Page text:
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Nearly 75% of Victims Denied Compensation

  • Published on
    September 28, 2018
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  • Category:
    Human Trafficking, Rehabilitation & Liberation, Survivor Stories
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The overwhelming majority of victims of human trafficking in the United States do not receive compensation from their convicted traffickers, and the number of those awarded payment is shrinking.

Under law, victims are entitled to compensation, but new research has found that judges only ordered payment in 27% of human trafficking cases nationwide brought before federal courts from 2013 to 2016.

Human Trafficking Legal Center (HTLC) and the law firm WilmerHale, which published the research report, noted that this marks a decrease from 36% of cases ordering compensation from 2010-2013.

Thomson Reuters Foundation reports:

“This discouraging trend is disastrous for trafficking victims, who desperately need restitution funds to rebuild their lives,” said the report’s editor, Martina Vandenberg, head of HTLC.

U.S. anti-trafficking legislation requires courts to order convicted traffickers to pay their victims the gross amount they earned from them, or at the least, the minimum wage plus overtime for their hours of forced servitude.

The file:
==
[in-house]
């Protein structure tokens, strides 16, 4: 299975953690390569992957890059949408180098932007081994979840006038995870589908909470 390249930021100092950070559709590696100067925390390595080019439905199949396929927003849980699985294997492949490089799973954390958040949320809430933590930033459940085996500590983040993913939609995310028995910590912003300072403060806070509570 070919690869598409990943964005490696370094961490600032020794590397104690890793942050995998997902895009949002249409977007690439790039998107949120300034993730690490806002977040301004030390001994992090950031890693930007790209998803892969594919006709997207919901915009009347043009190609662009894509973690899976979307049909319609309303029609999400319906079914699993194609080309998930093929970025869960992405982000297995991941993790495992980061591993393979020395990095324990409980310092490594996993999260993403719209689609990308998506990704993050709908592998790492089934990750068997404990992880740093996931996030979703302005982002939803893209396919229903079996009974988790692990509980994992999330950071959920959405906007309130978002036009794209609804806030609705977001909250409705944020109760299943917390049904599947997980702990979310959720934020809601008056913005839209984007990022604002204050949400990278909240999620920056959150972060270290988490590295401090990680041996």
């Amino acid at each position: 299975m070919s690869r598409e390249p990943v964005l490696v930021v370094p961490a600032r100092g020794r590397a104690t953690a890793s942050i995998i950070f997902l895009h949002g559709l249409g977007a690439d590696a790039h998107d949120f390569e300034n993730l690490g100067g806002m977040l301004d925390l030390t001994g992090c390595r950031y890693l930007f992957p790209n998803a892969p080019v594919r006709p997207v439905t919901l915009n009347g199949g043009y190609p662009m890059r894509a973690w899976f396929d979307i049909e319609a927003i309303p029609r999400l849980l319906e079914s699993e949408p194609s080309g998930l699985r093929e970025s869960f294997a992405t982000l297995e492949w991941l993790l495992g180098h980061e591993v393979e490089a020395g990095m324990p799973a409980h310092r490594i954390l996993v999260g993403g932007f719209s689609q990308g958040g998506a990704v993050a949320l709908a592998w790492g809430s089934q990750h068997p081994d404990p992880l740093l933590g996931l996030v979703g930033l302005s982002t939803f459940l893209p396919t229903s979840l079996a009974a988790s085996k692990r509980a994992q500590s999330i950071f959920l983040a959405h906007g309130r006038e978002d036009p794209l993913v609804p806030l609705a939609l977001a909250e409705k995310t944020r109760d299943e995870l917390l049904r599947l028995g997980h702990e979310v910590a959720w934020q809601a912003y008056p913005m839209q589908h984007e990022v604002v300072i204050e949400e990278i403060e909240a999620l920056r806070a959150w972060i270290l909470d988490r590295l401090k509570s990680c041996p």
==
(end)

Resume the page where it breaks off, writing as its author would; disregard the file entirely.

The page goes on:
Among those receiving payment, people trafficked for sex tended to get far less than other victims, securing an average of $48,000 against the $505,000 paid out in forced labor cases, according researchers who analysed over 400 proceedings.

“Congress has mandated that victims receive restitution. But courts still leave trafficking victims empty-handed,” said the report’s main author, Alexandra Levy.

The report’s authors recommended more training on human trafficking for both prosecutors and judges, as well as free legal assistance for defendants.

“Trafficking victims need lawyers. Only when victims have legal representation will mandatory restitution finally be mandatory,” said Vandenberg.

The U.S. Department of Justice (DOJ) says that it is currently training hundreds of prosecutors on strategies to compensate victims, especially as it relates to assessing a trafficked person’s losses.

“DOJ is deeply committed to securing restitution for victims and survivors of human trafficking,” said a DOJ spokeswoman.


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